Recovery effort begins after Syrian dam collapse

Situation Report
Originally published
Written by Mason Anderson, Staff Writer,
On June 4, 2002, the 1,000 residents of Zeyzoun, a village in northern Syria, were enjoying a typical day. At 3:00 p.m., however, everything changed when the unthinkable occurred. Large cracks were discovered in the Zeyzoun Dam, a massive structure measuring more than 3 miles wide and 140 feet high - and water was leaking out.

News quickly spread via the mosque loudspeaker and all residents were urged to evacuate the village, located only 330 feet from the base of the dam. With no time to waste, villagers dropped everything and moved to higher ground.

An hour later, nothing remained of Zeyzoun village. More than 300 feet of the dam had collapsed, releasing the fury of some 20 million tons of water it once restrained.

A wall of water quickly tore through the region, killing 20 people and washing away houses, cattle, hospitals, schools, water pumps and vehicles in five villages, stopping only when the water hit and joined the Orontes River more than 8 miles away.

Volunteers and staff of the Syrian Arab Red Crescent Society (SARC) were the first to arrive at the site where Zeyzoun once stood. Instead of a village, they found nothing but layers of mud and silt. Even the signature golden dome of the mosque had been washed away.

Although the village was completely destroyed, no residents of Zeyzoun were killed thanks to the prompt warning by the Imam of the mosque and the rapid evacuation. Other areas, however, were not so lucky.

Massive damages and 20 deaths were reported in the nearby villages of Ziyara, Msheek, Qarqoor, Al-Bahsa and Tal-Waset. In all, an estimated 10,000 people were affected by the dam collapse and 2,000 were left completely homeless.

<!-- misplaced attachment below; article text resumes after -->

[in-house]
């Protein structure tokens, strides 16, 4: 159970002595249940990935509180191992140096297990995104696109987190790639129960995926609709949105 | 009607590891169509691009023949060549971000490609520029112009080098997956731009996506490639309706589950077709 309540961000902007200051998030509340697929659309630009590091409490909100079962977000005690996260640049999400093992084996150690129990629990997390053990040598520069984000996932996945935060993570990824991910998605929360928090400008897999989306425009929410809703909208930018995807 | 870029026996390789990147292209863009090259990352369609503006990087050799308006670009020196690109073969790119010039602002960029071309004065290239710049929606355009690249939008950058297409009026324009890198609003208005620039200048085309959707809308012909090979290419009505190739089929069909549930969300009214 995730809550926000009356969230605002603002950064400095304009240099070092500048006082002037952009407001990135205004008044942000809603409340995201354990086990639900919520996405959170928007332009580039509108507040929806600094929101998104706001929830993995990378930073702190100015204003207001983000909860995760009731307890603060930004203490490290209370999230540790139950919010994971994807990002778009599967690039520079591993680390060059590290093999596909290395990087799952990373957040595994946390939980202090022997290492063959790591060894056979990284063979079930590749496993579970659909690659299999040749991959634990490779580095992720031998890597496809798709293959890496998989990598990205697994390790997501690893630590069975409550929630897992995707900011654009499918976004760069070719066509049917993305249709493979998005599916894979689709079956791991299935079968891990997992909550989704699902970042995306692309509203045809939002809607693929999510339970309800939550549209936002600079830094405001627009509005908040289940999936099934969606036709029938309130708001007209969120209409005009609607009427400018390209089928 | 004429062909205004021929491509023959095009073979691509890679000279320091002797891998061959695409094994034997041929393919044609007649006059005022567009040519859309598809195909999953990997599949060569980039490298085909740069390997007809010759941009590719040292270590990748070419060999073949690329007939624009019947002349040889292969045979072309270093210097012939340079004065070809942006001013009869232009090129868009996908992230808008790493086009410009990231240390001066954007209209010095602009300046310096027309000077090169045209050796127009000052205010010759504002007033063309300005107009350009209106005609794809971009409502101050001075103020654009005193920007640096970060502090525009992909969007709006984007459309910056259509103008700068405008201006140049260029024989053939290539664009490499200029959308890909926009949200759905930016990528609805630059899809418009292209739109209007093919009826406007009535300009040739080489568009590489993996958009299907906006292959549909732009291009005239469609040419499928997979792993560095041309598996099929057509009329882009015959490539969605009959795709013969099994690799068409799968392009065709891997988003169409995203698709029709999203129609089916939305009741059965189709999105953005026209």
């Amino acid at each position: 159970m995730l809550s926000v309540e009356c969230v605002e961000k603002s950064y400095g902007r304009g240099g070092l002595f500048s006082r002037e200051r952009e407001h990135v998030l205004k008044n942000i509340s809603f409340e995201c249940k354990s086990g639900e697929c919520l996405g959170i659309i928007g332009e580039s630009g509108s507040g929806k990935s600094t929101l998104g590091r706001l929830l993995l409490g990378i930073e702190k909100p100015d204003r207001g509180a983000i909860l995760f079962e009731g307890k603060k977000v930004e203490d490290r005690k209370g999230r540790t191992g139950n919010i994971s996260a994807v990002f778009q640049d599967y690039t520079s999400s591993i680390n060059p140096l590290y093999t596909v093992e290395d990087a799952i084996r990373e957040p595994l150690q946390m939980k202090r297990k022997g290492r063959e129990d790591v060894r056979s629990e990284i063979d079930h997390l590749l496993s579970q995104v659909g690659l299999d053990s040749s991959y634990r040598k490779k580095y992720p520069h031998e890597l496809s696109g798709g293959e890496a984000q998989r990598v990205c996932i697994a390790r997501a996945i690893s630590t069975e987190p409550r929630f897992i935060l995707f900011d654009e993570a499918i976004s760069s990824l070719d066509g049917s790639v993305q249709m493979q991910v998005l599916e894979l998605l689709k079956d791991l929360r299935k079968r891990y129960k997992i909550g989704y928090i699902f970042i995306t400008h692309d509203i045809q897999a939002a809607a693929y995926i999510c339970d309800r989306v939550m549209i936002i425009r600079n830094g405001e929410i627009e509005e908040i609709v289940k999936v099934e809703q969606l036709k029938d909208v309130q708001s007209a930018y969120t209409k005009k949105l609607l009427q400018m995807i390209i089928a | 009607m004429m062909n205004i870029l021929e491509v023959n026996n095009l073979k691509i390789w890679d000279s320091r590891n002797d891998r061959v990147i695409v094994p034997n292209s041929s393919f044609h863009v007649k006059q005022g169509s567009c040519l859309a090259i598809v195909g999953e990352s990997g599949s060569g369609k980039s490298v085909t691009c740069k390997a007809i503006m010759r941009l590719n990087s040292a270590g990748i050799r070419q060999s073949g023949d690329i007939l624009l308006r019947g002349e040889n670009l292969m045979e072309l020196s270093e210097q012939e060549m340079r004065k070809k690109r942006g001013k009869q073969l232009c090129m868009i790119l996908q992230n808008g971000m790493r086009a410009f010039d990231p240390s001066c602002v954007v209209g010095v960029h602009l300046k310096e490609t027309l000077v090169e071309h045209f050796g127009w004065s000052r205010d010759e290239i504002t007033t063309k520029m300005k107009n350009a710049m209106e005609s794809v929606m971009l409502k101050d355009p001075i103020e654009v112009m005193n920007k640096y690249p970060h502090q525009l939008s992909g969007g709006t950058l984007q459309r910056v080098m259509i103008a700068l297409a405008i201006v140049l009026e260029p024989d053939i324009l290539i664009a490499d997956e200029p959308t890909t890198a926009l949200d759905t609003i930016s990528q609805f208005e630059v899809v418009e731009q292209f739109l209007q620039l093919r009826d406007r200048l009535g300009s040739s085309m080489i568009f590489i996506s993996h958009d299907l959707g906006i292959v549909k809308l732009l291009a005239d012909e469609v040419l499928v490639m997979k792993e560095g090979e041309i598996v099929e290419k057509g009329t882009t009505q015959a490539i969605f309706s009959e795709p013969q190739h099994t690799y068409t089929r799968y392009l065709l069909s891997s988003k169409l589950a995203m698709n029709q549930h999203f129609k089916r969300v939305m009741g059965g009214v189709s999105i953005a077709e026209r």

The long-term effects of the disaster, however, could be the most destructive. Thousands of acres of crops were wiped out and the region's richly irrigated land has been replaced by mud, meaning that crops that should have been harvested in the next year have been lost, leaving residents with no food and no livelihood.

Global Community Comes to the Rescue

Upon arriving at the scene in Zeyzoun, the SARC immediately went to work. Volunteers and staff distributed food to the needy and erected 50 tents to shelter families who had returned to their destroyed village. A tent warehouse was established to receive assistance coming from the Red Crescent in Syria, Turkey, the United Arab Emirates, Tunisia and Iraq.

With their primary water source gone, the SARC promptly organized truckloads of clean water and distributed 5-gallon containers so that villagers could carry water to their tents

Some 50 SARC volunteers, including three doctors, worked around the clock at the disaster site. The Hama branch of the Red Crescent made plans to expand the area of its action to include Ziyara and Msheek, the other two most heavily affected villages.

Two days after the collapse of the dam, the International Federation of Red Cross and Red Crescent Societies (Federation) issued an emergency appeal for $370,000 to aid the recovery effort.

The American Red Cross contributed $10,000 to support the recovery effort.

"We contributed the money in response to the Federation's appeal targeted to fund search and rescue missions, healthcare assistance, water sanitation programs and food distributions," said Matthew Parry, Regional Associate for Europe, Asia and the Middle East.

The Syrian government has provided financial compensation and limited amounts of food to the affected population and is responsible for the management of water and sanitation efforts.

The massive damages caused by the dam collapse brought an outpouring of assistance from governments around the world. Governments from Japan, Iraq, Italy, Algeria, Morocco and Saudi Arabia contributed everything from pharmaceuticals and surgeons to food and blankets.

One of the most remarkable of responses was that of Saudi billionaire, Prince Al-Waleed bin Talal, who single-handedly has offered to finance the rebuilding of the destroyed Zeyzoun village. Al-Waleed's pledge includes the construction of homes, schools, hospitals and the local mosque as well as all telephone, electricity, sewage and water systems.

In response to Al-Waleed's generous donation, the Syrian government has decided to change the name of Zeyzoun to "Prince Al-Waleed bin Talal Village".

American Red Cross
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